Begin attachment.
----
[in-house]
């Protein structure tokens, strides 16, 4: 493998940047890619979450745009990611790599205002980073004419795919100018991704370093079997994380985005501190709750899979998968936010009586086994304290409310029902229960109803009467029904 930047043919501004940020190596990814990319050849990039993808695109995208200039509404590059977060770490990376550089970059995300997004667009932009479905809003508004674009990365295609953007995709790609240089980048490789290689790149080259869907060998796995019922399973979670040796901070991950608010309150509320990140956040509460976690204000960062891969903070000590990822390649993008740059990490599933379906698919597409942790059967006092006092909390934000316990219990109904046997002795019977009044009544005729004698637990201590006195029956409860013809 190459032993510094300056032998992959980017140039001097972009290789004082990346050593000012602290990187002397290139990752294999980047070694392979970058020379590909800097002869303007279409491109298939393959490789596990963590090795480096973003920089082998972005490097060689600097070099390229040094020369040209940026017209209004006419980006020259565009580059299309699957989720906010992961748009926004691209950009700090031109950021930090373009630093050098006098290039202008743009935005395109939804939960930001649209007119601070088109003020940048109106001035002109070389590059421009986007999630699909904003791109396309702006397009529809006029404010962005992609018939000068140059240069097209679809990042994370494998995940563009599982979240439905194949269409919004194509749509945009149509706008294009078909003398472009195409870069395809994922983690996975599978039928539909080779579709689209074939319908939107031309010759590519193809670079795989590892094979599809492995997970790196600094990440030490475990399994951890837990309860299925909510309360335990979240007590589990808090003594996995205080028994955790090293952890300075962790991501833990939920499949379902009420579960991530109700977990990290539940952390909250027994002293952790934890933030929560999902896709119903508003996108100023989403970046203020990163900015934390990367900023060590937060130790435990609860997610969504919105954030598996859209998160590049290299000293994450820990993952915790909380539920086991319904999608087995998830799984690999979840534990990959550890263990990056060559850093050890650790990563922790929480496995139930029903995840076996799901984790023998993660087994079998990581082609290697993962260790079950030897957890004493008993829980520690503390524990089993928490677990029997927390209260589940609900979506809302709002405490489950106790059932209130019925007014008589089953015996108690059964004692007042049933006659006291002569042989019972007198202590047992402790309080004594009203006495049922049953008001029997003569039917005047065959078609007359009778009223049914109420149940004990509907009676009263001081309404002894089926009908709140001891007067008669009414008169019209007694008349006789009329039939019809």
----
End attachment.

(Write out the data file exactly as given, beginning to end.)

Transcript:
[in-house]
């Protein structure tokens, strides 16, 4: 493998940047890619979450745009990611790599205002980073004419795919100018991704370093079997994380985005501190709750899979998968936010009586086994304290409310029902229960109803009467029904 930047043919501004940020190596990814990319050849990039993808695109995208200039509404590059977060770490990376550089970059995300997004667009932009479905809003508004674009990365295609953007995709790609240089980048490789290689790149080259869907060998796995019922399973979670040796901070991950608010309150509320990140956040509460976690204000960062891969903070000590990822390649993008740059990490599933379906698919597409942790059967006092006092909390934000316990219990109904046997002795019977009044009544005729004698637990201590006195029956409860013809 190459032993510094300056032998992959980017140039001097972009290789004082990346050593000012602290990187002397290139990752294999980047070694392979970058020379590909800097002869303007279409491109298939393959490789596990963590090795480096973003920089082998972005490097060689600097070099390229040094020369040209940026017209209004006419980006020259565009580059299309699957989720906010992961748009926004691209950009700090031109950021930090373009630093050098006098290039202008743009935005395109939804939960930001649209007119601070088109003020940048109106001035002109070389590059421009986007999630699909904003791109396309702006397009529809006029404010962005992609018939000068140059240069097209679809990042994370494998995940563009599982979240439905194949269409919004194509749509945009149509706008294009078909003398472009195409870069395809994922983690996975599978039928539909080779579709689209074939319908939107031309010759590519193809670079795989590892094979599809492995997970790196600094990440030490475990399994951890837990309860299925909510309360335990979240007590589990808090003594996995205080028994955790090293952890300075962790991501833990939920499949379902009420579960991530109700977990990290539940952390909250027994002293952790934890933030929560999902896709119903508003996108100023989403970046203020990163900015934390990367900023060590937060130790435990609860997610969504919105954030598996859209998160590049290299000293994450820990993952915790909380539920086991319904999608087995998830799984690999979840534990990959550890263990990056060559850093050890650790990563922790929480496995139930029903995840076996799901984790023998993660087994079998990581082609290697993962260790079950030897957890004493008993829980520690503390524990089993928490677990029997927390209260589940609900979506809302709002405490489950106790059932209130019925007014008589089953015996108690059964004692007042049933006659006291002569042989019972007198202590047992402790309080004594009203006495049922049953008001029997003569039917005047065959078609007359009778009223049914109420149940004990509907009676009263001081309404002894089926009908709140001891007067008669009414008169019209007694008349006789009329039939019809």